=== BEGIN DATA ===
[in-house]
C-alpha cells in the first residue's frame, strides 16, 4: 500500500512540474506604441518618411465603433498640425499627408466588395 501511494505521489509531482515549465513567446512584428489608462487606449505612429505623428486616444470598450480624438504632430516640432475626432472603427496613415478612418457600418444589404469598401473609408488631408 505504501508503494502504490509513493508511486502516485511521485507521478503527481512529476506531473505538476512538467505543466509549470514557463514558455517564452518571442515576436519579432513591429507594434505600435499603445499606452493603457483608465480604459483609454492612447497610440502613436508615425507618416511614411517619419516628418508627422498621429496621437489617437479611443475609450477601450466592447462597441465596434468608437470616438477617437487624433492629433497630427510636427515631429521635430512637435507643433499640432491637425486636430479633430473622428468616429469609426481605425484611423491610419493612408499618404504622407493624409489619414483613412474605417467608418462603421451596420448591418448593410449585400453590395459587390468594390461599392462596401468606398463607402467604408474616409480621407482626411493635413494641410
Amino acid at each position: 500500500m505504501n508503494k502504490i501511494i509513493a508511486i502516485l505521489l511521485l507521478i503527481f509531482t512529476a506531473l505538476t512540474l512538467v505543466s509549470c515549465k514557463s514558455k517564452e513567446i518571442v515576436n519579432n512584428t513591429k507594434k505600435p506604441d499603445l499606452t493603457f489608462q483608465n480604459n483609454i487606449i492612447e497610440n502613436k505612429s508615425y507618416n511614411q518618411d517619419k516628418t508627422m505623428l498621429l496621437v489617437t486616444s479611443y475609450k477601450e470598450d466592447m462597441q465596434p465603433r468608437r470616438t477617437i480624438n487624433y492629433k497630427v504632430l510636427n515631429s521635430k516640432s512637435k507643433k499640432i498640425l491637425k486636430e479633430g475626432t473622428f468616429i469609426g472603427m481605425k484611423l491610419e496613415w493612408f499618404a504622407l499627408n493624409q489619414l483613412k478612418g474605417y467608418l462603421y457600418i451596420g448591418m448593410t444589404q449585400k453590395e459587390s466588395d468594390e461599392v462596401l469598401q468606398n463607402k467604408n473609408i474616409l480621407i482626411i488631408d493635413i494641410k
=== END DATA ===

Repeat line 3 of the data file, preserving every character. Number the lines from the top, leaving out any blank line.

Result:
Amino acid at each position: 500500500m505504501n508503494k502504490i501511494i509513493a508511486i502516485l505521489l511521485l507521478i503527481f509531482t512529476a506531473l505538476t512540474l512538467v505543466s509549470c515549465k514557463s514558455k517564452e513567446i518571442v515576436n519579432n512584428t513591429k507594434k505600435p506604441d499603445l499606452t493603457f489608462q483608465n480604459n483609454i487606449i492612447e497610440n502613436k505612429s508615425y507618416n511614411q518618411d517619419k516628418t508627422m505623428l498621429l496621437v489617437t486616444s479611443y475609450k477601450e470598450d466592447m462597441q465596434p465603433r468608437r470616438t477617437i480624438n487624433y492629433k497630427v504632430l510636427n515631429s521635430k516640432s512637435k507643433k499640432i498640425l491637425k486636430e479633430g475626432t473622428f468616429i469609426g472603427m481605425k484611423l491610419e496613415w493612408f499618404a504622407l499627408n493624409q489619414l483613412k478612418g474605417y467608418l462603421y457600418i451596420g448591418m448593410t444589404q449585400k453590395e459587390s466588395d468594390e461599392v462596401l469598401q468606398n463607402k467604408n473609408i474616409l480621407i482626411i488631408d493635413i494641410k